Between 2012 and 2015, American geologist Eric Tohver drove thousands of miles through São Paulo, Goiás, and Mato Grosso. Then a researcher at the University of Western Australia, he visited quarries and cliffs near Brazilian roadsides in search of 250-million-year-old rock formations, hoping to find evidence of the destructive impact of the meteorite that created the largest crater in South America.
Just over 250 million years ago, a meteorite with an estimated diameter of 4 kilometers (km), traveling at up to 17 kilometers per second, collided with the Earth in what is now the heart of Brazil, leaving a 40 km crater that is today home to the municipalities of Araguainha and Ponte Branca, in the state of Mato Grosso. Some years ago, Tohver and researchers from Brazil, the United Kingdom, and Australia estimated that this highly destructive impact—which released millions of times more energy than the atomic bombs dropped on Japan at the end of World War II—would have instantly annihilated everything within a 250 km radius. The force of the shock would also have sent a huge amount of dust and water vapor into the atmosphere, as well as 1,600 gigatons of methane, a greenhouse gas that may have contributed to higher global temperatures at the time and the worst mass extinction event in the Earth’s history (see Pesquisa FAPESP issue no. 211).
In an article published in the journal Geological Society of America Bulletin in January this year, the American geologist and his colleagues described having found scars of this destruction almost 1,000 km from the crater. “We had already speculated through previous research that the damage could have reached such a distance,” says Tohver, a visiting professor at the Institute of Astronomy, Geophysics, and Atmospheric Sciences of the University of São Paulo (IAG-USP). “Now we have evidence that it actually did.”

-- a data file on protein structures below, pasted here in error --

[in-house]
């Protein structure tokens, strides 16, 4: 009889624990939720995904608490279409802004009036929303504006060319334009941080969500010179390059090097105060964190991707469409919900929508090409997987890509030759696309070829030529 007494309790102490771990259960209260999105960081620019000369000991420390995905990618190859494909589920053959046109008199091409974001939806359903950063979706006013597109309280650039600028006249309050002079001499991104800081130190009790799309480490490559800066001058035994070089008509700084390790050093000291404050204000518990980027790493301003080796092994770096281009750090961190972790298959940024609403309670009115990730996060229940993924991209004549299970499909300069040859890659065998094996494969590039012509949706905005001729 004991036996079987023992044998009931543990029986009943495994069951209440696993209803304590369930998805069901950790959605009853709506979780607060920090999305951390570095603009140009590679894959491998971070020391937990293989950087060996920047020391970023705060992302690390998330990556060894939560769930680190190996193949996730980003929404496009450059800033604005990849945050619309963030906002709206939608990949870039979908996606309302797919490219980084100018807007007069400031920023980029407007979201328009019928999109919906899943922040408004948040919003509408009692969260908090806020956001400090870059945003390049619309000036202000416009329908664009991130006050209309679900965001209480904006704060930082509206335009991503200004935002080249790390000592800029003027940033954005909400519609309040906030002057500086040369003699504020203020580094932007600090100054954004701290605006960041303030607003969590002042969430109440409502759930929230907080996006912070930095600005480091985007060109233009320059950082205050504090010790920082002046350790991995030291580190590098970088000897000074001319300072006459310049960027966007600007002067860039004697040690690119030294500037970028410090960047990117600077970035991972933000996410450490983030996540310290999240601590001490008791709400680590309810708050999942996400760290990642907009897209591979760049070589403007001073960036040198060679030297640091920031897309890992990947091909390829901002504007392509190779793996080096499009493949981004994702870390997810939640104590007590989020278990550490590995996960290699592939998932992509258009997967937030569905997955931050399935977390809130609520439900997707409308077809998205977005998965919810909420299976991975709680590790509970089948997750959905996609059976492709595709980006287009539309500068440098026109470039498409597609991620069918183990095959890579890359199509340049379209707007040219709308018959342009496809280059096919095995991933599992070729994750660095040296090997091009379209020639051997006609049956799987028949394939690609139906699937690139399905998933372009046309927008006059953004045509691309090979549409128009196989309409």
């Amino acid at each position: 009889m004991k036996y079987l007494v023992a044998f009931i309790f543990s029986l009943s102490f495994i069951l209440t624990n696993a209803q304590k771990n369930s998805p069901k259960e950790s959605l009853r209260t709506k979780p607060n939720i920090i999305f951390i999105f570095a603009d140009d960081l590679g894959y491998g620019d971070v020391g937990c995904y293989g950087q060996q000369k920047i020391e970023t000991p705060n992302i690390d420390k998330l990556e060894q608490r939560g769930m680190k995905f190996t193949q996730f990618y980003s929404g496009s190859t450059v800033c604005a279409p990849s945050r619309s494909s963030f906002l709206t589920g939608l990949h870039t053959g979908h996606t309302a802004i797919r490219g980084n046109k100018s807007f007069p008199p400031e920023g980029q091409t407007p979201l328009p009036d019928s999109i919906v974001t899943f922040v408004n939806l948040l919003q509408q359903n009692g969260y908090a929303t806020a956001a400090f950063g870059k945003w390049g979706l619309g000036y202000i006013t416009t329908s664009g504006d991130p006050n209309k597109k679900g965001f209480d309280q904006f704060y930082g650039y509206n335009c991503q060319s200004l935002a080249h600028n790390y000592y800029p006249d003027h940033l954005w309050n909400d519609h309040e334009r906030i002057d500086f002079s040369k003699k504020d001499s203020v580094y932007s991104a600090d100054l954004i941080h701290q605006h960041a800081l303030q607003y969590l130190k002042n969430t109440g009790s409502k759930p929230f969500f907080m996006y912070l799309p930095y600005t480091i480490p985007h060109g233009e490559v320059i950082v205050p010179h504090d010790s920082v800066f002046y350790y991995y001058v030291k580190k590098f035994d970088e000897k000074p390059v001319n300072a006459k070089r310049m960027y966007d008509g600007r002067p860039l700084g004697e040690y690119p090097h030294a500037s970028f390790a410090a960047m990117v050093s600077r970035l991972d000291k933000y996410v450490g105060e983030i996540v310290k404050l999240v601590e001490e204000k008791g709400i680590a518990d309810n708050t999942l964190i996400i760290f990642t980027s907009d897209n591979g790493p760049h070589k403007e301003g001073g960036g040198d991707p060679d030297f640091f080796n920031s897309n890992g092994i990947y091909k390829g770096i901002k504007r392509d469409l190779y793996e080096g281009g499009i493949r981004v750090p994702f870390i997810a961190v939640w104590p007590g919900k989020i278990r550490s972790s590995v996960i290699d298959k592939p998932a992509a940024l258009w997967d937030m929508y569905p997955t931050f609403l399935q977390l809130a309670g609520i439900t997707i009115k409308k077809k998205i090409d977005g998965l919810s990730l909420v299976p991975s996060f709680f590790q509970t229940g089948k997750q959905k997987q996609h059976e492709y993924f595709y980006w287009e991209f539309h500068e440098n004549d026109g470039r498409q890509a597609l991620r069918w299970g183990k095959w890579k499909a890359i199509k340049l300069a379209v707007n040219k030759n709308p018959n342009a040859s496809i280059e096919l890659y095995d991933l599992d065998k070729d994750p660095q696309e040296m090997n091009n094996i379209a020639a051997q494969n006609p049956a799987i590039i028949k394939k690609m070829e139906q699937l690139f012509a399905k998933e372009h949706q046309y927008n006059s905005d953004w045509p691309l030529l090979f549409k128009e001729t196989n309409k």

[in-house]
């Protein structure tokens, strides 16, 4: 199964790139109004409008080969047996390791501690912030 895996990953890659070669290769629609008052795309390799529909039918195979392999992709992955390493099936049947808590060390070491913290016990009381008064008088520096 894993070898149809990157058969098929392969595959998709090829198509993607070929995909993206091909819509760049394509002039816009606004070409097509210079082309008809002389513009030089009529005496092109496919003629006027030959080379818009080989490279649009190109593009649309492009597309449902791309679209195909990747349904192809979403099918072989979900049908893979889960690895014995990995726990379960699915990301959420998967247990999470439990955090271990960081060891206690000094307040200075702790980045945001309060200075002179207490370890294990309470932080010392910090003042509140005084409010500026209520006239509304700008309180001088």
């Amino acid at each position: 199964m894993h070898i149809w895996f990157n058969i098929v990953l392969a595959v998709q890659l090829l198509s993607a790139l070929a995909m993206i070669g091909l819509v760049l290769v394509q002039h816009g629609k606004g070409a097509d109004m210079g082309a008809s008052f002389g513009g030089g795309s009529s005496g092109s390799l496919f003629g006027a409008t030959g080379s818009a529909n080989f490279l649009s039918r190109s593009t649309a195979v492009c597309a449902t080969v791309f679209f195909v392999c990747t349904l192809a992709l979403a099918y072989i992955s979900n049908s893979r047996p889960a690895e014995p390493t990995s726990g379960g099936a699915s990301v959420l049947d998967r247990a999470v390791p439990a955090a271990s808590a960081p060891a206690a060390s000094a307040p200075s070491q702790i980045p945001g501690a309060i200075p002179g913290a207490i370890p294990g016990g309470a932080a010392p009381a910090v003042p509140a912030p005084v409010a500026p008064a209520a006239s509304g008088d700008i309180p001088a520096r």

At the point of impact, the meteorite carved a hole almost 2 km deep and displaced huge blocks of granite, resulting in the formation of the Arnica mountain range in the center of the crater (see Pesquisa FAPESP issue no. 140). In the moments following the collision, a mega-earthquake with a magnitude of up to 10.5 on the Richter scale, tens of times more powerful than the most devastating earthquakes on record, would have caused the ground to tremor thousands of miles away.
At the time, the continents were grouped in a single mass of solid earth called Pangeia, which extended from the very north of the planet all the way to the south pole. The rocky blocks that would later become Brazil were located in the southwest of this supercontinent, and the region between the states of Mato Grosso and Goiás and the north of Argentina were covered by water. The earthquake shook and broke apart the layers of mud and sand at the bottom of this immense body of water, generating structures known as clastic dikes that now appear as vertical shafts of rock cutting through a larger mass of a different rock type (see infographic).